The idea of over-compensating on the holidays in order to impress company is not uncommon. It’s been documented that people buy food in bulk, in fear of not having enough on the table for everyone. With so much food being prepped, cooked and baked, we tend to overlook how much is winding up in the garbage. Food and drink accounts for 33% of the US’s CO2 emissions, and a large portion of this rolls in around the holidays. If you do have extra food after the holidays, you can donate it to a local shelter. Roughly 795 million people in the world do not have enough food to lead a healthy active life, says foodaidfoundation.org. With world hunger being such a detrimental problem, donating leftovers is a great way to give on the holidays, and help the environment at the same time.

Another way to protect the environment during the holiday times is to reuse gift wrap, ribbon and bows from the previous year, as well as using recycled paper for cards. This will decrease our waste percentages and help slow global warming.

Instead of over-buying food to impress your guests, impress them with your cooking. And instead of letting all that wrapping paper go to waste, remember to reuse. This Christmas, let’s give our earth a present and be conscious of our actions. As the Lorax says, “Unless someone like you cares a whole awful lot, it’s not going to get better, it’s not.”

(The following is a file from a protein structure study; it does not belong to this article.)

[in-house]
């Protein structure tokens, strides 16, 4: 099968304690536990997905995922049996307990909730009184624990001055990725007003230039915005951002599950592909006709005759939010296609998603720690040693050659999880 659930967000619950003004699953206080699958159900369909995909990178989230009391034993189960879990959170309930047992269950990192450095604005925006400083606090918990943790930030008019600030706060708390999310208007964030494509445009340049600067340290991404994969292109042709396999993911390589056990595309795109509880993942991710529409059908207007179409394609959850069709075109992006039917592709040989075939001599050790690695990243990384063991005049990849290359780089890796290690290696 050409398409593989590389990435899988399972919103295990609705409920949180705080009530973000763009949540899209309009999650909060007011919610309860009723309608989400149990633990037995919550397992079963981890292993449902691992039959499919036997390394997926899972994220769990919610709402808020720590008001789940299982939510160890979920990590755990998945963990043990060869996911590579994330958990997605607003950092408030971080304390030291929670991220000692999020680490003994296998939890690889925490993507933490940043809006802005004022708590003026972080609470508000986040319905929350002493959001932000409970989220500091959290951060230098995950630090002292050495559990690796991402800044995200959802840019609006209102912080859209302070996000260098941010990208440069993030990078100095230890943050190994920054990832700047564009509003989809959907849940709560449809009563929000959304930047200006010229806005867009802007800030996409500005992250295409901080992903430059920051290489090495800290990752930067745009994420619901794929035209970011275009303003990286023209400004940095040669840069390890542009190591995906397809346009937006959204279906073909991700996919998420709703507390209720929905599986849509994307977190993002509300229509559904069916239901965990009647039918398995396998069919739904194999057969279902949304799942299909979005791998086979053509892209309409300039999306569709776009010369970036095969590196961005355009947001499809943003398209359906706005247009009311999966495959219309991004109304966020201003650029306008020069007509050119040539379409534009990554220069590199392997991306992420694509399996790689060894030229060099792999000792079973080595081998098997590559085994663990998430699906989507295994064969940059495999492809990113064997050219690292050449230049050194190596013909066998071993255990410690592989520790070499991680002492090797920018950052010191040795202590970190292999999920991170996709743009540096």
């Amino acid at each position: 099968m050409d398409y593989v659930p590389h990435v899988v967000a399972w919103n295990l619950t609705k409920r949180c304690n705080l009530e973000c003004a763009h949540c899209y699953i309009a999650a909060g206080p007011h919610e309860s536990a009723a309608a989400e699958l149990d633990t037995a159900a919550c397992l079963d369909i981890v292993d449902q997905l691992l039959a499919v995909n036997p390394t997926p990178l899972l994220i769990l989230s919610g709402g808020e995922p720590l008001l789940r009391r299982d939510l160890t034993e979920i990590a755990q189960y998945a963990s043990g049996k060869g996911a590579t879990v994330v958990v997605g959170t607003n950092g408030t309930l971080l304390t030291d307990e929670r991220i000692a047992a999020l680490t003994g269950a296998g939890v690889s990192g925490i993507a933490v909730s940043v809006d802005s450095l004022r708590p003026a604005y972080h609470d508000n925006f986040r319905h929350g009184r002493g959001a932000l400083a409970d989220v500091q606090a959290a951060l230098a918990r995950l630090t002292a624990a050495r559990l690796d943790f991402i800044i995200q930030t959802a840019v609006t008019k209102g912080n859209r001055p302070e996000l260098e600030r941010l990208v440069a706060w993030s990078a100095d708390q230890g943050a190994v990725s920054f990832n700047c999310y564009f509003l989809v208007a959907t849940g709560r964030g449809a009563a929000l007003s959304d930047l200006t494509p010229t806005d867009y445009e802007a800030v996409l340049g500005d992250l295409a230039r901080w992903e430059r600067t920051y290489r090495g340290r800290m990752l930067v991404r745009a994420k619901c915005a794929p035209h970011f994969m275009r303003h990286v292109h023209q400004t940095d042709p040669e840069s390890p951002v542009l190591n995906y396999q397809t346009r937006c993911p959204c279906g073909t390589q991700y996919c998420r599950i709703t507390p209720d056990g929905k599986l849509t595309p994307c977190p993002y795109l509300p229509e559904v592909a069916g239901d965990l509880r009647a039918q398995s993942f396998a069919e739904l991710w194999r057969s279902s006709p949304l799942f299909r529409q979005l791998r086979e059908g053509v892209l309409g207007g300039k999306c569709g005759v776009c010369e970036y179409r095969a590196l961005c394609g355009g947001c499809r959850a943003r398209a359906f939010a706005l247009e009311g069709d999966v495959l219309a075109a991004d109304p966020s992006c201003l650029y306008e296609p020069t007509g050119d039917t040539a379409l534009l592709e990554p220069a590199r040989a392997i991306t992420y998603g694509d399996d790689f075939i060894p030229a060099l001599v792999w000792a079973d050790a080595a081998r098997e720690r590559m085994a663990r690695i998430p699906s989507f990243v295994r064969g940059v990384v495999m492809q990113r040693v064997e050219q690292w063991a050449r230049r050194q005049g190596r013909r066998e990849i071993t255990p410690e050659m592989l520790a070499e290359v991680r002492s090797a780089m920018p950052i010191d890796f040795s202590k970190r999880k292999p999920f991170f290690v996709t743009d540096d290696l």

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    Toys Break, but Memories are Forever

    It’s Christmas morning. A freshly powdered blanket of snow clings to the ground, the milk and reindeer cookies have been eaten and little boys and girls leap out of their beds and dash down the stairs to gawk at the mountains of presents Santa delivered in the night. All those Black Friday wrestling matches and races were worth it. Lisa got her greatly needed plastic ponies with colorful hair and Johnny has finally completed his Lego Batman set. But the next day, the bat mobile lay in broken pieces and locks of rainbow hair fall to the floor in retaliation. The decorated pieces of plastic are thrown out and a week later completely forgotten.